Dole is one of the world’s most recognized food brands; its products include everything from salad mixes, the cheap bananas, pineapple with a crown or in a can, and of course, that retro treat fruit cocktail.
Dole is also a favorite target for critics over concerns ranging from land management issues in Hawaii, labor strife in Central America, and questions over its use of pesticides and fertilizers to grow those lucrative products. This week Dole, based in Westlake Village, CA, launched a sustainability portal to give its side of the story on issues related to corporate social responsibility (CSR).
While the portal offers information on everything from certifications to water use to the company’s history, the site is designed to share information with stakeholders and curious visitors on four main points:
Water: Water is the new carbon, and companies like Dole are wise to disclose their impact on water supplies and what they are doing to mitigate excessive use of this precious resource. This section covers everything from irrigation technologies to how it recycles water used within its banana packing operations.
Carbon: Dole acknowledges the carbon footprint its crops and food products generate, and touts several programs to that end. The company discusses measures taken to reduce the use of fertilizers and pesticides, as well as its experiment with alternative energy technologies like biodigesters.
Soil Conservation: Reduced crop tilling, crop rotation, and cover crops are just a few programs that Dole shares with its sustainability site’s visitors. Pedology lovers will spend some time here learning about organic amendments and ditch stabilization.
Packaging: Boxes and pallets are required in massive quantities to move products from farm to warehouse to store. It allows Costco shoppers to pick up 3-pound bags of bananas for 99 cents and the shipping and storage of berries unavailable to most grocery shoppers a generation ago. To that end, Dole reveals that its PET clamshell berry packs are made in plants that are 50 percent fueled by solar energy. As companies joust to prove that they can reduce packaging waste and therefore conserve resources, Dole is on the company packaging diet, too.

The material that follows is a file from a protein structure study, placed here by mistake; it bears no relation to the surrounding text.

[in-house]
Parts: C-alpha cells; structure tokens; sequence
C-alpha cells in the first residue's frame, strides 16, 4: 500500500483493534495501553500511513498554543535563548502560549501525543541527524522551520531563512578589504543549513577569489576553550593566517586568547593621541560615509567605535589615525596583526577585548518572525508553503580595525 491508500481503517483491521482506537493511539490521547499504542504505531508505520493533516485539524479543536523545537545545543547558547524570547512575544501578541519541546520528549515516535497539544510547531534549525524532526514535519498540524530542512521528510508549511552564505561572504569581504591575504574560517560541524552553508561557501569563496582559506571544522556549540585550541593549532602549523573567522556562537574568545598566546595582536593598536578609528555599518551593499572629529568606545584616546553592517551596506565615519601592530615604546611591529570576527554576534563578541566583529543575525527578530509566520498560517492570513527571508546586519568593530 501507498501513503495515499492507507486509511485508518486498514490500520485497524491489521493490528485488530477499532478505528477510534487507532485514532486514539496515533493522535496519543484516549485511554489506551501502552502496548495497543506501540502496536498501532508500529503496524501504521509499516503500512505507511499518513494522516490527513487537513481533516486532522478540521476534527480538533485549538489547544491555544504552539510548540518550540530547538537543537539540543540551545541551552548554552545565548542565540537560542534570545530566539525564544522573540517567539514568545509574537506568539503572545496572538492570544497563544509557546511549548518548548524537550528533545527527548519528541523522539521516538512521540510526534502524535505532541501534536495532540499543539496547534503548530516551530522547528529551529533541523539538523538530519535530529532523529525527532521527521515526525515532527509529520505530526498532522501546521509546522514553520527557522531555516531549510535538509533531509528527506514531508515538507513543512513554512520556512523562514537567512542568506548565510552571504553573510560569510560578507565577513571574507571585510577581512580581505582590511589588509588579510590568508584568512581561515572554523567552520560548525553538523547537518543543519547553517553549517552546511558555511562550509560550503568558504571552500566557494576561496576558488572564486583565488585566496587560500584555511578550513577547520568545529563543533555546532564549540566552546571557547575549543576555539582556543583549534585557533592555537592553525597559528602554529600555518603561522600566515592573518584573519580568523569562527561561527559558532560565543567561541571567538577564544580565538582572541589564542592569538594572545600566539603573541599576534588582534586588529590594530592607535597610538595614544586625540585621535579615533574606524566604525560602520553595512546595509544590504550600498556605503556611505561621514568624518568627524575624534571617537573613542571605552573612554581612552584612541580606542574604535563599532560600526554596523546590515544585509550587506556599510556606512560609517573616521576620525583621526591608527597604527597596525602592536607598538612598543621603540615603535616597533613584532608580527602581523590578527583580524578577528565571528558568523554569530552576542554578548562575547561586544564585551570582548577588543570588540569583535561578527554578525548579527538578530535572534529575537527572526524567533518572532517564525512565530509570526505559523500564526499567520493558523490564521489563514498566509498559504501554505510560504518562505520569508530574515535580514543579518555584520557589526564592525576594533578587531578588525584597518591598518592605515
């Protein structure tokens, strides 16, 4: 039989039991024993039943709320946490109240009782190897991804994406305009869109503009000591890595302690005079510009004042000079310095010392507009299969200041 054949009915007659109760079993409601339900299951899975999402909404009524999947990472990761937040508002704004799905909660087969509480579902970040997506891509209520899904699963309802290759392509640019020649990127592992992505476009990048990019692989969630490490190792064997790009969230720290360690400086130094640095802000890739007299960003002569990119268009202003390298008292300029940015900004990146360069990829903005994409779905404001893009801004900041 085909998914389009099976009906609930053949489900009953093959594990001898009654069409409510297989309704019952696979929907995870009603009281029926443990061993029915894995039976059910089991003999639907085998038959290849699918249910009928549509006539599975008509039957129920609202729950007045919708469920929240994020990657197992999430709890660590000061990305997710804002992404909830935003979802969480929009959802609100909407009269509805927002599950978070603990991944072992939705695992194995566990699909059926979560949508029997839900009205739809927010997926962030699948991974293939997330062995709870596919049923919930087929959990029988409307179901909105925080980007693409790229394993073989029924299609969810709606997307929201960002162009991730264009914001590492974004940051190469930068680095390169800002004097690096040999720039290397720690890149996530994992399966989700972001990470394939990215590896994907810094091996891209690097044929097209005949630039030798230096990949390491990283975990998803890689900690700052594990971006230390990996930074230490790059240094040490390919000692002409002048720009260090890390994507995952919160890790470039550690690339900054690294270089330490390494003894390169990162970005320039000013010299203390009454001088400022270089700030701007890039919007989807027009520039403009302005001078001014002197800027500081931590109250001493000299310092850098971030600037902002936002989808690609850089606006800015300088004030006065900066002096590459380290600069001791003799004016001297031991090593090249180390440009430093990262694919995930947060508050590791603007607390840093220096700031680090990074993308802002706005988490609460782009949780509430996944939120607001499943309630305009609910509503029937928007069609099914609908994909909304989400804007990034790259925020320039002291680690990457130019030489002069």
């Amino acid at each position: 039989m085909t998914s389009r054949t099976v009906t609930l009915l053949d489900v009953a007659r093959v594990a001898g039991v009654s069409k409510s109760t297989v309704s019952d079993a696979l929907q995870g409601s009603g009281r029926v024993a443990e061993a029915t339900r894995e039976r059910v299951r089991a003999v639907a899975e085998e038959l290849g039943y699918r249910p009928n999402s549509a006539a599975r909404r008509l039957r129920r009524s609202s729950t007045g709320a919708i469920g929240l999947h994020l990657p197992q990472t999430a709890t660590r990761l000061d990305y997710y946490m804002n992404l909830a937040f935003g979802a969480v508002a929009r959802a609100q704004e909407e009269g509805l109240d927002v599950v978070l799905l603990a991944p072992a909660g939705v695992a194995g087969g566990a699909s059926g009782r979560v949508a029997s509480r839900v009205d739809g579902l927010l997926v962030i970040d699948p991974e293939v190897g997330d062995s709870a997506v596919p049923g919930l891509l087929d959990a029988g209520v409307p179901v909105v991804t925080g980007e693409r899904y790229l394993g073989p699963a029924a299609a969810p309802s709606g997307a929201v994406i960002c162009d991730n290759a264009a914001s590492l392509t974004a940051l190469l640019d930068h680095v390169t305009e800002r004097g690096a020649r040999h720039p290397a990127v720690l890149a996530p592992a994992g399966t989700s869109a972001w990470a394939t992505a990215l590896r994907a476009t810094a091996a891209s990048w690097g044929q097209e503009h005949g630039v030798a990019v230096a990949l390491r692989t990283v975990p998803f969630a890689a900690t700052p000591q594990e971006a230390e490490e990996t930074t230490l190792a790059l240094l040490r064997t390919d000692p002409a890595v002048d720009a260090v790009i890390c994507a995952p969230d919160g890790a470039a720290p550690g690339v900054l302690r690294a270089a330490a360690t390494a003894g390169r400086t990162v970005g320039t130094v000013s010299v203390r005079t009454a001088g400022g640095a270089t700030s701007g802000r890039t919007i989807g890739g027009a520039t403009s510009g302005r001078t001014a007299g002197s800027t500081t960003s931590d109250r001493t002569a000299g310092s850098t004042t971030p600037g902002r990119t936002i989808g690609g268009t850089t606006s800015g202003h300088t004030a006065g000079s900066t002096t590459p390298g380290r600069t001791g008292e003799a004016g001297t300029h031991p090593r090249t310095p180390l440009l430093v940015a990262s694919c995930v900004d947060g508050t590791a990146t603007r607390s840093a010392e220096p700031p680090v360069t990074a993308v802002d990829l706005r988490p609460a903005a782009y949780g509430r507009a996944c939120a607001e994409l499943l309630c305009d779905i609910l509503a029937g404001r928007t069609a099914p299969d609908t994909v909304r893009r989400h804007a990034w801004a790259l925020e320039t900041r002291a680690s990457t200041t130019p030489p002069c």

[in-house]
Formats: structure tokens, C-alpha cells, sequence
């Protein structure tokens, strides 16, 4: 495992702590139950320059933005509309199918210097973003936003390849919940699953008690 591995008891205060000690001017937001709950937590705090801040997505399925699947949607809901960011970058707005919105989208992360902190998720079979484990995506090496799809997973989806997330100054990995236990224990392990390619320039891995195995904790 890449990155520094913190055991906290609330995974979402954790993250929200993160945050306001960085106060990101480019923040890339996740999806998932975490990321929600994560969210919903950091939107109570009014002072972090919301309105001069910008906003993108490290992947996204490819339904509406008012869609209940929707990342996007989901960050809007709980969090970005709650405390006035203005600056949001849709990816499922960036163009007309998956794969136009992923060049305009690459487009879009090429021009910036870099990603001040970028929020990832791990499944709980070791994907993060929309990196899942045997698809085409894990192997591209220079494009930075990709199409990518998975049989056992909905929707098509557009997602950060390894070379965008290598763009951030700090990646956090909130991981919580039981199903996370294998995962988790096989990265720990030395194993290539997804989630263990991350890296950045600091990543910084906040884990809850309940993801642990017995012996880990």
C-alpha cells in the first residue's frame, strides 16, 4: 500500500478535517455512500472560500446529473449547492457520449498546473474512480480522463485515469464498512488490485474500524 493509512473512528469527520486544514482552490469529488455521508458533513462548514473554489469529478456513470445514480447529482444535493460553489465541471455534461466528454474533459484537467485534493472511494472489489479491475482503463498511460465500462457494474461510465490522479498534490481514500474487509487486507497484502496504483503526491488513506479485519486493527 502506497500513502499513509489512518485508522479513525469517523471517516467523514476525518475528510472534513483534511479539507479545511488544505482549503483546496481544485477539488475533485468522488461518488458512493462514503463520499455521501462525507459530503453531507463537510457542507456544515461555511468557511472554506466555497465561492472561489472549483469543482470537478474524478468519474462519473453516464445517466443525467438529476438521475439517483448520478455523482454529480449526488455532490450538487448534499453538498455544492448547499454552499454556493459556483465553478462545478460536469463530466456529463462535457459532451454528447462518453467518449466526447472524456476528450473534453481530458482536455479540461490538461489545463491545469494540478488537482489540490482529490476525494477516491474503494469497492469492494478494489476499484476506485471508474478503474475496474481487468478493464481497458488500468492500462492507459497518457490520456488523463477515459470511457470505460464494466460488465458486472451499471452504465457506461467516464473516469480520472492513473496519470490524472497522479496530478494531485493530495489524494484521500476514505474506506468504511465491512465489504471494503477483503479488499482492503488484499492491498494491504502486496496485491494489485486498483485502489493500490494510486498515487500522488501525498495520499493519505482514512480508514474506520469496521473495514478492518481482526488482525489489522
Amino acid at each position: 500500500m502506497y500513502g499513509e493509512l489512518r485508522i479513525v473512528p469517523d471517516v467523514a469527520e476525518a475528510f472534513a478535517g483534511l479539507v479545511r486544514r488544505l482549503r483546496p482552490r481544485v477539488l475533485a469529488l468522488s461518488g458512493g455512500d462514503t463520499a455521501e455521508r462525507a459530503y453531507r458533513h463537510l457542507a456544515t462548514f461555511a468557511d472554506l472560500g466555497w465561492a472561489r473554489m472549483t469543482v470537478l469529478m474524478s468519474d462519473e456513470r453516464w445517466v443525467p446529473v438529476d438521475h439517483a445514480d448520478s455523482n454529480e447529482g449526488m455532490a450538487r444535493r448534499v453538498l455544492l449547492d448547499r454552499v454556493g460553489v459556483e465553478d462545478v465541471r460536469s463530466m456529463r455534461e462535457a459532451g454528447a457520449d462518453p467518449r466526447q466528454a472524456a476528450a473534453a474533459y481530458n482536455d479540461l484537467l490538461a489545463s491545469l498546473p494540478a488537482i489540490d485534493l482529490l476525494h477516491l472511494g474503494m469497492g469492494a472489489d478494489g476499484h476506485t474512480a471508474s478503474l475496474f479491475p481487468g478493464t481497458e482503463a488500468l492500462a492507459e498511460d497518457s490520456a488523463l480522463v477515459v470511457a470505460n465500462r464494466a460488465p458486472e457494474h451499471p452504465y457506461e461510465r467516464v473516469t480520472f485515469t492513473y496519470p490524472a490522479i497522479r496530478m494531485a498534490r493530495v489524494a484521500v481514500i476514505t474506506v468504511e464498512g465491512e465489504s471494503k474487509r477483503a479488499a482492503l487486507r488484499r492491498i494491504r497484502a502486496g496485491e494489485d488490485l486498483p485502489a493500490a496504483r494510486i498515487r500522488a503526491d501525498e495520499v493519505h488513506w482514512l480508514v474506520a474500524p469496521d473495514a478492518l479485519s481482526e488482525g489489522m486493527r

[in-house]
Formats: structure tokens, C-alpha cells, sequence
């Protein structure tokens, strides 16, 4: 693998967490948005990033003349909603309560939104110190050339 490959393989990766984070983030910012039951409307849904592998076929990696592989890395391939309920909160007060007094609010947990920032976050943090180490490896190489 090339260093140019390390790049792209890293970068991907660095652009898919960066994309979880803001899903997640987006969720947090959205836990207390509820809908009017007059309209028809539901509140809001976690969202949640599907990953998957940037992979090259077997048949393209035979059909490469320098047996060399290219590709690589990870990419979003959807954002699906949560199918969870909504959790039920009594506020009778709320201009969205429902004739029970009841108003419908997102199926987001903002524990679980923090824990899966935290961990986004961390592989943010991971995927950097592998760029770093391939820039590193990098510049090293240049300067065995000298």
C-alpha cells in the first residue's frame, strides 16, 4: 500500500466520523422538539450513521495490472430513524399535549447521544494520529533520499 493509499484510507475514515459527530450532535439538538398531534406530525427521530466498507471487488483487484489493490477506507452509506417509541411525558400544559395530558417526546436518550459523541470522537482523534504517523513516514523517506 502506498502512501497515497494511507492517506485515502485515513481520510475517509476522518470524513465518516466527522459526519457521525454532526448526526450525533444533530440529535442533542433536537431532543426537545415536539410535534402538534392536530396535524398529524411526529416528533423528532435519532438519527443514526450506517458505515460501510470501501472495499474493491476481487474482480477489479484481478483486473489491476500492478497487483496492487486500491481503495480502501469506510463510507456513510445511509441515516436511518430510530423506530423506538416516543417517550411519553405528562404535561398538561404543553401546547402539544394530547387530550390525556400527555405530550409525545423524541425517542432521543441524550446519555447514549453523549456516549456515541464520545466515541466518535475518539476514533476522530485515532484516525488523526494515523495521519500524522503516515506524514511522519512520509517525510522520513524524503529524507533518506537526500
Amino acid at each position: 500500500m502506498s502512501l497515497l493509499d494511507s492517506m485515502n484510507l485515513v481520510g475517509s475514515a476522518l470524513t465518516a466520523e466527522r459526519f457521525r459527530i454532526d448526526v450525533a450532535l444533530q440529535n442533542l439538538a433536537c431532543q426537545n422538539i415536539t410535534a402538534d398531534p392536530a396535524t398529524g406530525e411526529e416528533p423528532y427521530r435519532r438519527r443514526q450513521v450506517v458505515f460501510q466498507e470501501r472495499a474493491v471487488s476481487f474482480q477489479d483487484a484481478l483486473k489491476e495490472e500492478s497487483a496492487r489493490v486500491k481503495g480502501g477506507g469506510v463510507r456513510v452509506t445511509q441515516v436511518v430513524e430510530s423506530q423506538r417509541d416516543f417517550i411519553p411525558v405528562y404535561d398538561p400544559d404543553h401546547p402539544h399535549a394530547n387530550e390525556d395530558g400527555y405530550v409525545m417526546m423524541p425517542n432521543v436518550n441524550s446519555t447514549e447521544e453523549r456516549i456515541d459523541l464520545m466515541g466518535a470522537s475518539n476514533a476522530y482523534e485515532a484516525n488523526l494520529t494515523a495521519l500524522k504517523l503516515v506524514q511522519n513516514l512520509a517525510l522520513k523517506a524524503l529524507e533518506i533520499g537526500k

For consumers who are interested in what goes into the growing and distribution of their food, Dole’s new sustainability portal is a solid and instructive start. For folks deeply engaged in the world of CSR, the portal will come across as a sustainability dog and pony show. The site is designed to offer one-way communication, and hence for many stakeholders and curious customers the site is not, well, very engaging. Interested parties can contact the company, but to ask questions–Dole does not ask for any suggestions on what can be done to make the site better. To those who question the company’s labor practices (see our editor’s assessment here), the portal could come across as heavy on the public relations side. International development mavens, on the other hand, may mine plenty of case studies from Dole CSR.
Nevertheless, better some disclosure than none at all. But comments like the following will do little to satisfy the site‘s visitors who want a frank discussion of the company‘s policies:
Dole is committed to treating its employees with openness, candor and respect.
Doesn’t every NGO, government agency, or company say that?
The company could learn from companies like Intel and Timberland that push hard to really involve its stakeholders–but in fairness this is a new portal, so let’s see where Dole’s site takes us a year from now.